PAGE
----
Printing With Supports, DC Fittings

I started off wanting to create more custom dust collection fittings.  This time for my router table.  I need something to go from the back of the fence to the dust hose, and take a tight 90 degree turn.  I quickly came up with a 3D design that smoothly transitioned between the two diameters.

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This isn’t a simple print.  Previously I used a PVC elbow to make the turn, but I wanted to work on my support skills. The shape starts large on the left, but gets smaller on the right.  That means very little is ever touching the print bed.  I knew this would require a lot of support material to work, but thought it would be a good challenge to fiddle with support settings so that bottom surface was as smooth as I could get it.

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The slicer software shows in green the support material.  I can only print one material at a time.  What it does is tries to make a very sparse little structure just below the main model surface.  The printed model will droop a little bit, but hit the support and not droop any further.  If you get it right, the bottom looks good, but is able to be broken away from the support.  That is the theory at least.  In practice, anything I have printed with support has looked horrible on the bottom.


I started with the default settings that were recommended for my printer.  Instead of printing the whole thing I only let it print the bottom bit just past the support.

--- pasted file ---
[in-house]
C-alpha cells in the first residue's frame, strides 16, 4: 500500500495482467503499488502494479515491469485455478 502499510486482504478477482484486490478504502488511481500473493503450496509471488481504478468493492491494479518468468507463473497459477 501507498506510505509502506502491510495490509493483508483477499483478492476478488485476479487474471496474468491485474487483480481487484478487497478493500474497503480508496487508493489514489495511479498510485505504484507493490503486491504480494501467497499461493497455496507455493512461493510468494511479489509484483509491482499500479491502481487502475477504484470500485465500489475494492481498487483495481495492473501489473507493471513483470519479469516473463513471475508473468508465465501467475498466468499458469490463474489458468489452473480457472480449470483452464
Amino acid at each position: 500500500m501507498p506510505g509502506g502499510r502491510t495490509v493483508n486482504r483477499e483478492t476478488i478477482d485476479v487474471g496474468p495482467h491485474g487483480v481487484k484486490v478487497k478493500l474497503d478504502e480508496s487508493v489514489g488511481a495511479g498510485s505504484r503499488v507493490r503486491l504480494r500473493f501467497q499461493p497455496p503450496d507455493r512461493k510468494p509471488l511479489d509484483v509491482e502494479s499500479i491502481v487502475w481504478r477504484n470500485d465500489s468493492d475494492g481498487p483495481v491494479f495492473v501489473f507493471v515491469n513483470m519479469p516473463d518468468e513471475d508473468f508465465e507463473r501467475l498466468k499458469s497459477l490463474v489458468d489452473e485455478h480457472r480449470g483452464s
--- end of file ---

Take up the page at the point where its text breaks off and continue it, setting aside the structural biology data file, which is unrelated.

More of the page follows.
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It made it out alive, but looks rough.  The bottom layers are pretty loose and separated from each other.  Could I improve on this?

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Not really as it turns out.  One trick is to reduce the print temperature.  If it is cooler it will solidify faster and not droop as much.  I also tried modifying that support surface to be more solid so it would offer smoother support.  On every one, the edge would peel up and get caught by the nozzle.  They all failed at roughly the same spot.  No big deal, go back to the settings I started with.

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The left one was the original settings, and the right one had the support structure even closer than before.  All of them fail in the same way, that thin bit on the bottom right bends up and catches the nozzle.  Printing the support with no gap would make it hold well, but might make removal difficult.

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Ok, the print didn’t fail, that thin bit was firmly stuck down, but the support structure is welded on there.  Time for a re-think.


I wanted elegant, but now I am going with simple.  Instead I printed a tube to connect to the hose, a tube to connect to the router, and a block with a swept section that connects the two.  5 minute epoxy is the universal force that binds us together.

This lets me print each segment in the ideal orientation and then put them together later thus maximizing the ability of the printer in each situation.  The final result works well.  So much for increasing my supported print skills.

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